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Discussion Starter · #1 ·
I've been a long-time Colt 1911 guy, and my revolvers have all been S&W. I'm considering purchasing an old Official Police for two purposes: my own personal shooting pleasure, and as a home defense weapon for my wife. I'd like to hear any personal opinions on these old revos good or bad.
And yes, I've been warned by the internet experts that "no one can work on these anymore" (any truth to that?), no parts available (might believe that) and trigger is inferior to a S&W.
One particular Official Police I'm checking into is a post-war nickel (any factory nickeled OP's?), nickel looks very good, lettering is nice and crisp, and has the "Coltwood" plastic grips with 4 inch barrel. Thanks
 

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I have an early 50's Official Police that I obtained from Mr.R M Vivas that is a first rate revolver. I'm not too keen on the DA trigger pull, being used to the S&W trigger, but the single action trigger is fautless. The DA pull is smooth and fine if one is used to it. Parts have to be just as available as S&W M&P parts. I'm not mechanically inclined but have successfully tinkered with Colt DA revolvers over the years.

I had mine out at the range a few weeks back with a couple of boxes of HBWC's and had a good time shooting gratifyingly tight groups with it.

I'm thinking that Colt made the Official Police in nickel but it must be an uncommon variation.

I'd have no reservations about advising you to purchase it.
 

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I've owned a police trade-in COLT .38 Offical Police for 15+ years, and been very pleased with it.

Its "role" has varied from plinker, to glove box, to nightstand, and woods walker. Have fired about 2,000 rounds through it, and its still tight. Never had a misfire or any problem.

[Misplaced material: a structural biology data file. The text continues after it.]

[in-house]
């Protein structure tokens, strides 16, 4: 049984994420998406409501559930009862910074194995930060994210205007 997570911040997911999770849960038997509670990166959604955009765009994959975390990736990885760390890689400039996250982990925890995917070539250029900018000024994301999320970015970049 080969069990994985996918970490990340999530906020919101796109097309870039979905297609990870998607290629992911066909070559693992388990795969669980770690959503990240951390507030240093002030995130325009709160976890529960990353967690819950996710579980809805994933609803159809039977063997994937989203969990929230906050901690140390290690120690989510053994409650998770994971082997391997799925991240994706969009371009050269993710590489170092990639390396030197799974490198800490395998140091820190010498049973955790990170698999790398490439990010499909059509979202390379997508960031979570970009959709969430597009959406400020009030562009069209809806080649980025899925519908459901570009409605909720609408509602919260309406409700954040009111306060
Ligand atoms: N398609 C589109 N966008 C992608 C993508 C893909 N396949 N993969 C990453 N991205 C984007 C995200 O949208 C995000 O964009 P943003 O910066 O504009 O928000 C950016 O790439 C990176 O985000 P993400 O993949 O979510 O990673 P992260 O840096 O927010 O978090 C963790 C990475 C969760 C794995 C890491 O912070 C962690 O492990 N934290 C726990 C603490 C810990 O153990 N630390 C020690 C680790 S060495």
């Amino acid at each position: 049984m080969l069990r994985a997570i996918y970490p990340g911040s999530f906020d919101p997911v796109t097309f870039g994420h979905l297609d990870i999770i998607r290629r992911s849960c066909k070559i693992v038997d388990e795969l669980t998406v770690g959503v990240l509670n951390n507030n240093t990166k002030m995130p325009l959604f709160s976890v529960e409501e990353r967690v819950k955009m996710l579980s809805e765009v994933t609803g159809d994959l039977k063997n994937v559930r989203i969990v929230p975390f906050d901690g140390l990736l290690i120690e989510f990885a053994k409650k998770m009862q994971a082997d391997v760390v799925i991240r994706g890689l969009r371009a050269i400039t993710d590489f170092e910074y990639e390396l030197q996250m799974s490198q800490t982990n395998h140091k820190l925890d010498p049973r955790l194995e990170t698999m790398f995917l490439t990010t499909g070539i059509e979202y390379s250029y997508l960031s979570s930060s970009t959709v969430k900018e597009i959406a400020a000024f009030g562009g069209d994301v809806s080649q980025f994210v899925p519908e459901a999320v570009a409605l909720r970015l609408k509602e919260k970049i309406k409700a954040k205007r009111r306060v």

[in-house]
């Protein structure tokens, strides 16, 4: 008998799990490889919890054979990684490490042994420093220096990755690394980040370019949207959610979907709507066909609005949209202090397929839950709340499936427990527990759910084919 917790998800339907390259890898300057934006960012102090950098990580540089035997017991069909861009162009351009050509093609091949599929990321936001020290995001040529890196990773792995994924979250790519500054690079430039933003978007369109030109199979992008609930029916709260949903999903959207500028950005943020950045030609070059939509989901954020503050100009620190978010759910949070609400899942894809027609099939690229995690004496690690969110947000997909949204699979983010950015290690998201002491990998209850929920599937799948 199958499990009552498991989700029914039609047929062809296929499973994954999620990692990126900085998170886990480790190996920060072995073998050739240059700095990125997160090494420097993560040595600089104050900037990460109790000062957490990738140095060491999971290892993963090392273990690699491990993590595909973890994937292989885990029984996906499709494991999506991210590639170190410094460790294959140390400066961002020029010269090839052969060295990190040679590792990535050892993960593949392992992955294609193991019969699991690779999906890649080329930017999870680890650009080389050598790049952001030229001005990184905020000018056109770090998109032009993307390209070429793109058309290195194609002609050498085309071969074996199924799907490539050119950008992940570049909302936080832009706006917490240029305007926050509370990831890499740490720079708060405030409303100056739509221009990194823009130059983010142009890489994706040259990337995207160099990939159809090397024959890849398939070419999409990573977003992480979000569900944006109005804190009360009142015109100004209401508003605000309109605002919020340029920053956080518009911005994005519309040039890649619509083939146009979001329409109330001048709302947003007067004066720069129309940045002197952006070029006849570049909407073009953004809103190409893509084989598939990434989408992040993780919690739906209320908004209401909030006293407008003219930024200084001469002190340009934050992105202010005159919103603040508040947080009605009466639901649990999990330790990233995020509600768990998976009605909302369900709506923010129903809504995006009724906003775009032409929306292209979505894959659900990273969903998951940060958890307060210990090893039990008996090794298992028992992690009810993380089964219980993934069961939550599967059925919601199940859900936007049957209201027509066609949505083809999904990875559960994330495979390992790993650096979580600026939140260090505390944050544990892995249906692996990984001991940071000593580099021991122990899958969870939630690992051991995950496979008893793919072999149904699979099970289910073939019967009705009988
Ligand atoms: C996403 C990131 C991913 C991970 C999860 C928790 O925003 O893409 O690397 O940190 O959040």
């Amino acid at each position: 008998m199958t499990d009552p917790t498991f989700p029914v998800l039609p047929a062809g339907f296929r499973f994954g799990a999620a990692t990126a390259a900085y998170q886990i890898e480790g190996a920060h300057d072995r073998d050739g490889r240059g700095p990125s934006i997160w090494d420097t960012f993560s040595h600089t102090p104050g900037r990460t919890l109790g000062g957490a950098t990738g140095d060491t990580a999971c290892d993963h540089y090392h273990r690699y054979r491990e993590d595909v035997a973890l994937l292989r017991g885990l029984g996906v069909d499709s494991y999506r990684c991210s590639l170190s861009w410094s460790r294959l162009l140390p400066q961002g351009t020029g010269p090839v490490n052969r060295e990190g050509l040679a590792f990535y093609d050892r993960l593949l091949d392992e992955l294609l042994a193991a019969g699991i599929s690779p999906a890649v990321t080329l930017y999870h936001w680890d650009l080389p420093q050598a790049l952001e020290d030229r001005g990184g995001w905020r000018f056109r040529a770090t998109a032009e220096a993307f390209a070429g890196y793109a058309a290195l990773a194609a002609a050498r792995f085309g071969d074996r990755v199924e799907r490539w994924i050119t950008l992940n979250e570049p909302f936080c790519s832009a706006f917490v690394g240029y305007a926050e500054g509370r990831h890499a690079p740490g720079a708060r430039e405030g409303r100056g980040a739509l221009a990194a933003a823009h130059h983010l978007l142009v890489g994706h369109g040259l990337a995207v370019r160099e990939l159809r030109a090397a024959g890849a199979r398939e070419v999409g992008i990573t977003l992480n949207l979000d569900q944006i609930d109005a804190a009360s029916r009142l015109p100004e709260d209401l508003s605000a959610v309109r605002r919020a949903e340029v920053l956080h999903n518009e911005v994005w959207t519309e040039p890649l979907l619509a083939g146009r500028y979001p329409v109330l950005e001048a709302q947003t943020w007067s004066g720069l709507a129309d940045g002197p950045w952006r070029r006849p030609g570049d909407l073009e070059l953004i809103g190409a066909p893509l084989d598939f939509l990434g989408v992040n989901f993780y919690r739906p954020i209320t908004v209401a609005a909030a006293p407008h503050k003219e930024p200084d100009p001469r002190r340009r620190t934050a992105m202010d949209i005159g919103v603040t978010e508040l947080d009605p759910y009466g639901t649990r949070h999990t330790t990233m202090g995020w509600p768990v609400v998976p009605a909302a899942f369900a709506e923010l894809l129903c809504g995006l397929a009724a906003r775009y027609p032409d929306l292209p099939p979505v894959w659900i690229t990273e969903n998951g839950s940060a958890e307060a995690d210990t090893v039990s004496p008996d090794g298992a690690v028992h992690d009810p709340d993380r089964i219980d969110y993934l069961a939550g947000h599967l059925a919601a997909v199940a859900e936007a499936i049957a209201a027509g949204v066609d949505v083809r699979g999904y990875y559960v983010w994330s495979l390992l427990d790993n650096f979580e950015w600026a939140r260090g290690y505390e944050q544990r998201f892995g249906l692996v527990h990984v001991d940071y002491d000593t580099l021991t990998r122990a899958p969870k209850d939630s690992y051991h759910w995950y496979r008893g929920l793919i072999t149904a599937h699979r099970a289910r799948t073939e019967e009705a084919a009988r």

I wish I had bought several when the police were upgrading to 9mm autos. I think I paid $125 at the time.

Never needed parts, but they seem to be available. The PYTHON has the same action and shares many idenitical parts.

JERRY
 

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I also have an Official Police. It is an excellent shooter and has a very good double-action trigger. It is extremely controllable, tough, and accurate.
I recommend it completely, with this one proviso- you may not find it satisfactory for your wife's use. Based on my own experiences, the grip size and shape of the E/I frames may be too large or otherwise awkward for persons with smaller hands. A test of some sort may be called for.
That's no reason not to get one, just a mention of a potential limit.
A good substitute for that use would be any of the D-frames, such as Police Positive Specials and their target-sighted siblings, Diamondbacks. With proper stocks (and as much as I love my Colts, I do have to admit that not all of their lumber is as ergonomic as could be) they are much better suited for smaller hands. The power, of course, is exactly the same.
So there's your excuse for buying two.
Bill
 

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Hi:
There were as many nickeled OP as Blue.
The first Department issue service revolvers for SPPD (1958) were nickeled OP. First order were 300 units.
Jimmy